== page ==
Cathcart again took up his command in Scotland, and was promoted general on 1 Jan. 1812. In May 1813 Castlereagh, now the leader of Lord Liverpool's cabinet, appointed him ambassador to the court of Russia, and British military commissioner with the army of the czar. The success of the campaigns of 1813 and 1814 is a matter of history, but the immense labours of the three ambassadors to Russia, Austria, and Prussia in maintaining military and diplomatic unity between the allies is comparatively unknown, and buried in the archives of the foreign office or in the Castlereagh Despatches. Cathcart had also to act as a military adviser to the German and Russian generals, and maintain harmony between them. When, therefore, in 1813 he received the order of St. Andrew, and in 1814 that of St. George from the czar, aud was, on 16 July, created Earl Cathcart, it was universally acknowledged that his services had been of the greatest importance in the overthrow of Napoleon. After receiving the rewards of his labours and the governorship of Hull, Cathcart proceeded to St. Petersburg, where he resided as ambassador in close communication with Castlereagh, until the suicide of the latter in 1821, when he at once resigned and returned to England. He continued to take an interest in politics as a strong tory until the passing of the Reform Bill, when he retired from political discussion and lived peacefully at his seats in Scotland, Schaw Castle, co. Clackmannan, and Gartside, near Glasgow, until his death at the latter on 16 June 1843, in his eighty-eighth year.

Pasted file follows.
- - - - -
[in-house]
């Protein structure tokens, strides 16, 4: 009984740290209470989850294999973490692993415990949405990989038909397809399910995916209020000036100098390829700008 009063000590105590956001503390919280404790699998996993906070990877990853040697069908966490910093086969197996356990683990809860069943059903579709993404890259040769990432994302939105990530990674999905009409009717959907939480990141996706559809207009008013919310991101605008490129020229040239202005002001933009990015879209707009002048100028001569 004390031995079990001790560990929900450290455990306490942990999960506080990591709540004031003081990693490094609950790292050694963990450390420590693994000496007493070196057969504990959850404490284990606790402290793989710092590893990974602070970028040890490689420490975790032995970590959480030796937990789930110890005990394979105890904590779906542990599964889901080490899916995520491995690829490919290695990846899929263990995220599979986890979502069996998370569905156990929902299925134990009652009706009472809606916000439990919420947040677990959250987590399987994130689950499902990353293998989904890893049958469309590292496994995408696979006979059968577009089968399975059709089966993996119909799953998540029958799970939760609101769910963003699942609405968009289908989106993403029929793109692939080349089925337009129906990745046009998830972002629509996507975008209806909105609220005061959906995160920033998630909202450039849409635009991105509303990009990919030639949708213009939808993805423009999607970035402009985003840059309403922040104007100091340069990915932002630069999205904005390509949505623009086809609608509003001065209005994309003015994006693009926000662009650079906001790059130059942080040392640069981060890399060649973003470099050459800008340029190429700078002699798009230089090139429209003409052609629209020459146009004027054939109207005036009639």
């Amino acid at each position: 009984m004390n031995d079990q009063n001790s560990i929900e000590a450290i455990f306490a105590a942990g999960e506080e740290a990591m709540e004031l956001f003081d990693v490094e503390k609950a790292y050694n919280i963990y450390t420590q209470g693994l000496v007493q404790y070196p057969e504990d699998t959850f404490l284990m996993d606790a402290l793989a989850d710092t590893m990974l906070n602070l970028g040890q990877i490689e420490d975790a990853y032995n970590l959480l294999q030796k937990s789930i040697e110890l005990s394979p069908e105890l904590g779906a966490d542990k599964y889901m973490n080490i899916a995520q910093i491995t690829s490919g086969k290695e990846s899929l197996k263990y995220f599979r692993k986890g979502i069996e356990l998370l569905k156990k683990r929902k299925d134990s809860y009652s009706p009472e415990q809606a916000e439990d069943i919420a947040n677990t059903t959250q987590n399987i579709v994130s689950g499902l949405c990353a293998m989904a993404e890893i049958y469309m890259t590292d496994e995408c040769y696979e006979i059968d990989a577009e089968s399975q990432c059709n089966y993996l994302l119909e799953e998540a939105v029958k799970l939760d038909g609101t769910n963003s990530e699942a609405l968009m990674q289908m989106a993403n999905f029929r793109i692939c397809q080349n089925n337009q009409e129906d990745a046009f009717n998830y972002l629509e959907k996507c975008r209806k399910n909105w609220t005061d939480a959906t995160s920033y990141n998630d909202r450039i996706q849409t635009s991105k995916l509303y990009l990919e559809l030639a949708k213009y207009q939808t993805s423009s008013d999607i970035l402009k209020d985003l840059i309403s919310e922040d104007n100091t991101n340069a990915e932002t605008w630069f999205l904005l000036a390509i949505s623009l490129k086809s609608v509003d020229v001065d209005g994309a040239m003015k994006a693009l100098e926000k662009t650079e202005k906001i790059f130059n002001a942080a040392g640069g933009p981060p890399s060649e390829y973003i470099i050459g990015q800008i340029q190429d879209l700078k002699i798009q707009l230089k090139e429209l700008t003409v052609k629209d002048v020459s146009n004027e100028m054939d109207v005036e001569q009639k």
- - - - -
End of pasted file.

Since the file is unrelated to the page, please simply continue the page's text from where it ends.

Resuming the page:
[There is no good life of Lord Cathcart: the Memoirs published on his death are very inferior, and for military details based on the Royal Military Calendar; for his embassy, however, see the Castlereagh Despatches, vols, ix-xii., and Sir A. Alison's Lives of Lord Castlereagh and Sir Charles Stewart, 1862; see also Douglas and Wood's Peerage of Scotland, i. 345-9.]

Correspondence between Lady Gordon Cathcart and the Secretary for Scotland and the Lord Advocate with reference to the occupation of Vatersay by squatters, and proposed arrangements in that Island

Correspondence of Lieut.-General the Hon. Sir George Cathcart, K.C.B., relative to his military operations in Kaffraria, until the termination of the Kafir war, and to his measures for the future maintenance of peace on that frontier, and the protection and welfare of the people of South Africa
by Cathcart, George, Sir, 1794-1854


Return to The Scottish Nation Index Page

 


This comment system requires you to be logged in through either a Disqus account or an account you already have with Google, Twitter, Facebook or Yahoo. In the event you don't have an account with any of these companies then you can create an account with Disqus. All comments are moderated so they won't display until the moderator has approved your comment.

comments powered by Disqus

Quantcast